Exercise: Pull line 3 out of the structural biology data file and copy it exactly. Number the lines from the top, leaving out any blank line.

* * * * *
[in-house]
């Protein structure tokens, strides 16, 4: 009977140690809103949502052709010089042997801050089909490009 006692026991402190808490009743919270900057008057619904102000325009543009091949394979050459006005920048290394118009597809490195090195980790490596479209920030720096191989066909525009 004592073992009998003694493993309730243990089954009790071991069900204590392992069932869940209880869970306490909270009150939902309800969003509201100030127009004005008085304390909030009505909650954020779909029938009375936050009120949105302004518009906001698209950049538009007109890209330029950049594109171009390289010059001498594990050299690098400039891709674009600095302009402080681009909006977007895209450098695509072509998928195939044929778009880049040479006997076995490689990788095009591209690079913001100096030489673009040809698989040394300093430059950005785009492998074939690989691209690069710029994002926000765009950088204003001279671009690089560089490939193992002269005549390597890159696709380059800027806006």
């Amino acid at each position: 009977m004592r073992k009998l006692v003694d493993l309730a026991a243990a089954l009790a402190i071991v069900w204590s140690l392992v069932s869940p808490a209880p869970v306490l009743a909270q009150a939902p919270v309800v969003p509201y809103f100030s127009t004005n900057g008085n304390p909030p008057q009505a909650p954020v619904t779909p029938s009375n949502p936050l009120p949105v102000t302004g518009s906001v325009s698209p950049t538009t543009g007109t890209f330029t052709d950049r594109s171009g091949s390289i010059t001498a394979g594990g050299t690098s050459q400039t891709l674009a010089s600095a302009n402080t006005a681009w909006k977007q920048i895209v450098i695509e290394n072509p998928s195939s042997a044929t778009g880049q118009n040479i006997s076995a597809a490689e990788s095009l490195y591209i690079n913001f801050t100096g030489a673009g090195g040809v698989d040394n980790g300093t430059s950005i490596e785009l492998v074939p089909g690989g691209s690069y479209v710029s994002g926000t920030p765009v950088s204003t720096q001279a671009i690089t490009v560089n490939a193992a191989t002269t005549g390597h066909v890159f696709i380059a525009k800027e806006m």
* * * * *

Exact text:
């Amino acid at each position: 009977m004592r073992k009998l006692v003694d493993l309730a026991a243990a089954l009790a402190i071991v069900w204590s140690l392992v069932s869940p808490a209880p869970v306490l009743a909270q009150a939902p919270v309800v969003p509201y809103f100030s127009t004005n900057g008085n304390p909030p008057q009505a909650p954020v619904t779909p029938s009375n949502p936050l009120p949105v102000t302004g518009s906001v325009s698209p950049t538009t543009g007109t890209f330029t052709d950049r594109s171009g091949s390289i010059t001498a394979g594990g050299t690098s050459q400039t891709l674009a010089s600095a302009n402080t006005a681009w909006k977007q920048i895209v450098i695509e290394n072509p998928s195939s042997a044929t778009g880049q118009n040479i006997s076995a597809a490689e990788s095009l490195y591209i690079n913001f801050t100096g030489a673009g090195g040809v698989d040394n980790g300093t430059s950005i490596e785009l492998v074939p089909g690989g691209s690069y479209v710029s994002g926000t920030p765009v950088s204003t720096q001279a671009i690089t490009v560089n490939a193992a191989t002269t005549g390597h066909v890159f696709i380059a525009k800027e806006m």